Effective immediately, applicants may make formal complaints that any ordinance, code, or municipality practice does not comply with the requirements imposed by SB 1598.[viii]  The municipality may review the ordinance, code, or municipal practice, may hold hearings regarding the allegations, and may make recommendations for changes.

Additionally, persons may request that the municipality clarify its interpretation or application of a statute, ordinance, or code affecting a licensing decision.[ix]  The request for clarification must be in writing, identify the applicable statute, code, or ordinance, and state whether the interpretation would affect a specific licensing application.

Municipalities must issue a written clarification within thirty days of receiving the request.  If requested by the person requesting clarification, municipalities must also “meet and discuss the municipality’s written explanation.”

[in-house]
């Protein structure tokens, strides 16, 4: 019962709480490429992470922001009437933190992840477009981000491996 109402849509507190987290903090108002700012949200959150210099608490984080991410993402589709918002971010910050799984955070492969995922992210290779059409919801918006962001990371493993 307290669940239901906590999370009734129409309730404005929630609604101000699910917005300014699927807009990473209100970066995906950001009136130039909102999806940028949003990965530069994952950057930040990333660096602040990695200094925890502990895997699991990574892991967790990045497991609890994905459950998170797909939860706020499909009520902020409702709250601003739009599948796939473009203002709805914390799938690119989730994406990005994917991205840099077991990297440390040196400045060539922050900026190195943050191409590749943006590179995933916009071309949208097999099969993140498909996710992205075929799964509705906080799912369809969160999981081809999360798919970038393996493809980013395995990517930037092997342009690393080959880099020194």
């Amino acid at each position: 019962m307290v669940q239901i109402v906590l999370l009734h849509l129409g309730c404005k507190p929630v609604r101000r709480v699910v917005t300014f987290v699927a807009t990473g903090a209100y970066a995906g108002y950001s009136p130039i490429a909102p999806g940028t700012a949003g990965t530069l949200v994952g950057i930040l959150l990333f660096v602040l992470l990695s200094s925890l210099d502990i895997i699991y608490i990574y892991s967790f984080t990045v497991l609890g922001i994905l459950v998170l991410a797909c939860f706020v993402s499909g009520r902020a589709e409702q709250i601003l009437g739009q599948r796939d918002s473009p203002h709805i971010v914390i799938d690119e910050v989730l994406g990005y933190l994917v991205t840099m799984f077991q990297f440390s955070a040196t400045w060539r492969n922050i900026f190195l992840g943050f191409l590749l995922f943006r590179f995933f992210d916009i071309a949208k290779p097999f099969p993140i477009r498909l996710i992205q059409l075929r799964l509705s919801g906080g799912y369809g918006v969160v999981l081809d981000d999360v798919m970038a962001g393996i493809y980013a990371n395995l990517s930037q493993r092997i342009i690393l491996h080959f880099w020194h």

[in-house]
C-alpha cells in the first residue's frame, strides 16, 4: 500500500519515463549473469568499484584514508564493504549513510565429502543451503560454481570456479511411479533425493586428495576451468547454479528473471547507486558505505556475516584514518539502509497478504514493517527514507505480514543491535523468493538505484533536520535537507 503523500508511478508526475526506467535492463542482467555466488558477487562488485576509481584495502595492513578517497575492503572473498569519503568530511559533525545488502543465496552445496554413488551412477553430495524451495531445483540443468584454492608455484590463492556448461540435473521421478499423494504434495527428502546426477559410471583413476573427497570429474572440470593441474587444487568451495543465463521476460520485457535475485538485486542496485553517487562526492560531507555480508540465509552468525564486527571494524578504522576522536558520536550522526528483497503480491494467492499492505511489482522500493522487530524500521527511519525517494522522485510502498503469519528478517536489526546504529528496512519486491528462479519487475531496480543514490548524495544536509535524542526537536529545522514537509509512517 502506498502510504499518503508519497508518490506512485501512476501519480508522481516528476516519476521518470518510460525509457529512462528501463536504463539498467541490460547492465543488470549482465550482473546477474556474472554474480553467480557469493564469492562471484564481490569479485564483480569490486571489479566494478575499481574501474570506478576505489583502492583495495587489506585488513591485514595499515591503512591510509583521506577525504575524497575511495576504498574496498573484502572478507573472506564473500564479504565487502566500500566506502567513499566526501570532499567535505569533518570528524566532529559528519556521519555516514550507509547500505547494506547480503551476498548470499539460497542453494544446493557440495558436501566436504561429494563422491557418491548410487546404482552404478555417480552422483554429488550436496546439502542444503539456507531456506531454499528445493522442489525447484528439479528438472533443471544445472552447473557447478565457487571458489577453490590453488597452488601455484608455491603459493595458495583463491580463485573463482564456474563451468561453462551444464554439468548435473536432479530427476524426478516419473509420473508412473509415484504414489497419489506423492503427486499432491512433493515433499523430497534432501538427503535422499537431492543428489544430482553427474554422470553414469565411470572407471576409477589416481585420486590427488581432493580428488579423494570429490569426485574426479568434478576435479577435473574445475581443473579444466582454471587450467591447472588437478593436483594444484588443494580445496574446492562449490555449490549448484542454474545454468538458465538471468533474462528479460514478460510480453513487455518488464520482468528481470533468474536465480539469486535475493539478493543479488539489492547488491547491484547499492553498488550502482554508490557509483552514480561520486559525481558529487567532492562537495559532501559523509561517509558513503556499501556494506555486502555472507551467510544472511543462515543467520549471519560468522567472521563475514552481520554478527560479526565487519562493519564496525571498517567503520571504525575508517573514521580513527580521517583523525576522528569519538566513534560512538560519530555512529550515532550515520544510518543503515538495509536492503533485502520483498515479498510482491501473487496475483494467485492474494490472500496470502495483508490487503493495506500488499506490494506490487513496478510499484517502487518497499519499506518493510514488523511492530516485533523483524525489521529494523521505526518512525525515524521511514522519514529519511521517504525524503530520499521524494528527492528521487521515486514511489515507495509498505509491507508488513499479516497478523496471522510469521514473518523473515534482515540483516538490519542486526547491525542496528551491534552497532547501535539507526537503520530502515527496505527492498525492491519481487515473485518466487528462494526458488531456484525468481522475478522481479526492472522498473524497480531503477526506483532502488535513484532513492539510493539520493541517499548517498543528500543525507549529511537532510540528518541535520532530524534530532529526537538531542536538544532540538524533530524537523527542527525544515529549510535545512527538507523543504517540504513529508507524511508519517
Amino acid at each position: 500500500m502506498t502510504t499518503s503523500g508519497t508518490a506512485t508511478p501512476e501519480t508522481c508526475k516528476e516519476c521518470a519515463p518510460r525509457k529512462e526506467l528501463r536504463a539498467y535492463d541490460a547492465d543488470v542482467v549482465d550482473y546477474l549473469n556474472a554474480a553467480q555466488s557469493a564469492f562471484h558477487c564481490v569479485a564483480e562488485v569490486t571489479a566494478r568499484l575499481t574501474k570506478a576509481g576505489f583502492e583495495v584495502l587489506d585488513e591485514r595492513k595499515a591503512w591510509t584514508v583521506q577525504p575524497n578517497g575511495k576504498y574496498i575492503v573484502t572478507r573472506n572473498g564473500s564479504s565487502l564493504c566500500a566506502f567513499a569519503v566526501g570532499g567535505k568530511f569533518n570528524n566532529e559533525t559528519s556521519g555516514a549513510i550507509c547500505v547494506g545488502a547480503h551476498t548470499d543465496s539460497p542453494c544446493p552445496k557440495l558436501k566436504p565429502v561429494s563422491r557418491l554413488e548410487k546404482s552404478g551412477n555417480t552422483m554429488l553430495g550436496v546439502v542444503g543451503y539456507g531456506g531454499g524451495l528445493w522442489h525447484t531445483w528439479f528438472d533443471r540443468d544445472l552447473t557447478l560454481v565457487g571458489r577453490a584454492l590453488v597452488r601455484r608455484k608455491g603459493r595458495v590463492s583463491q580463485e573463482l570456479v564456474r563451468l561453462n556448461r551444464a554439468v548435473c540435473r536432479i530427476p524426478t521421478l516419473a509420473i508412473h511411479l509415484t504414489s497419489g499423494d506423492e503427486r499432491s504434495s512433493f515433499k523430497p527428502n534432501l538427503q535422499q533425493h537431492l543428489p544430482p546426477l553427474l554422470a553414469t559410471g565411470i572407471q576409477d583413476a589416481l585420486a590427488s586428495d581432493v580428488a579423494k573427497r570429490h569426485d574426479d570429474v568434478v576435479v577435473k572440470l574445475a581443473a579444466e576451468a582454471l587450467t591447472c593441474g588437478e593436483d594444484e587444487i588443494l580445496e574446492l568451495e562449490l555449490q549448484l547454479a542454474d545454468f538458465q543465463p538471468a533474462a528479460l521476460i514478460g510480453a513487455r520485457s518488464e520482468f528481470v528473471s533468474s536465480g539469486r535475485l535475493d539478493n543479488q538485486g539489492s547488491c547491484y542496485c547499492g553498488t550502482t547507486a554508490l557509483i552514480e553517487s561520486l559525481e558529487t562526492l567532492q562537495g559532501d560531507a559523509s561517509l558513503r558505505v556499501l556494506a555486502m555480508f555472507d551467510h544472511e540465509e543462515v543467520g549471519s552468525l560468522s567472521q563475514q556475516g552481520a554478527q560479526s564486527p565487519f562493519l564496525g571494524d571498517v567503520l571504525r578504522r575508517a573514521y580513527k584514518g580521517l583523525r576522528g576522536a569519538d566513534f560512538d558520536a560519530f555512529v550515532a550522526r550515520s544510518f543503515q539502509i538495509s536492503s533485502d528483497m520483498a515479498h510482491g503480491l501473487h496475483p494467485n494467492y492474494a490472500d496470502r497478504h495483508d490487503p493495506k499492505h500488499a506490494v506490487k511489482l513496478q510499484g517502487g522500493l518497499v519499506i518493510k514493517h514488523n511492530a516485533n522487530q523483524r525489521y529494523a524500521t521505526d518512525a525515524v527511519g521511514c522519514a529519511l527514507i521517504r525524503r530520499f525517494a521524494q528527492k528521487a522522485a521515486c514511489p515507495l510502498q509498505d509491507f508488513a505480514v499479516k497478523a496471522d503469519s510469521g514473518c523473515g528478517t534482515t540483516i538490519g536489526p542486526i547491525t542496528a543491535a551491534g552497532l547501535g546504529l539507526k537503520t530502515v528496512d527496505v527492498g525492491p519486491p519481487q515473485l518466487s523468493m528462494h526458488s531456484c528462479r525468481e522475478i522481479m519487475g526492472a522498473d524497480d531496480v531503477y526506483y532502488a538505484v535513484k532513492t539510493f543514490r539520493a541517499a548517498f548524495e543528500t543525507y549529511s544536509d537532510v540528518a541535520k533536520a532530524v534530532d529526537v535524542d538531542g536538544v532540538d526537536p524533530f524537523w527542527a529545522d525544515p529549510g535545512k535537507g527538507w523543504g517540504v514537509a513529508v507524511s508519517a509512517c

Inspections 

Beginning July 1, 2012, municipal inspectors or regulators will be required to present photo identification upon entry, “state the purpose of the inspection and the legal authority for conducting the inspection,” disclose any inspection fees, and allow an authorized on-site representative to accompany the inspection.[x]  Additionally, municipal inspectors or regulators will be required to provide notice of additional rights, and disclose whether the inspector intends to record any statements, or use statements in the report.  Additionally, inspectors will be required to provide electronically or in writing the rights described above, the applicable contact information, and any rights to appeal.

Conclusion

SB 1598 imposes significant obligations on municipalities, which will need to develop the required notices, timelines, and procedures for licenses and inspections, and train employees accordingly.  SB 1598 should also provide Arizona businesses with a more transparent and uniform set of rules concerning applications for licenses, and allow affected individuals the opportunity to seek review of, or request additional clarification regarding, municipal ordinances or practices.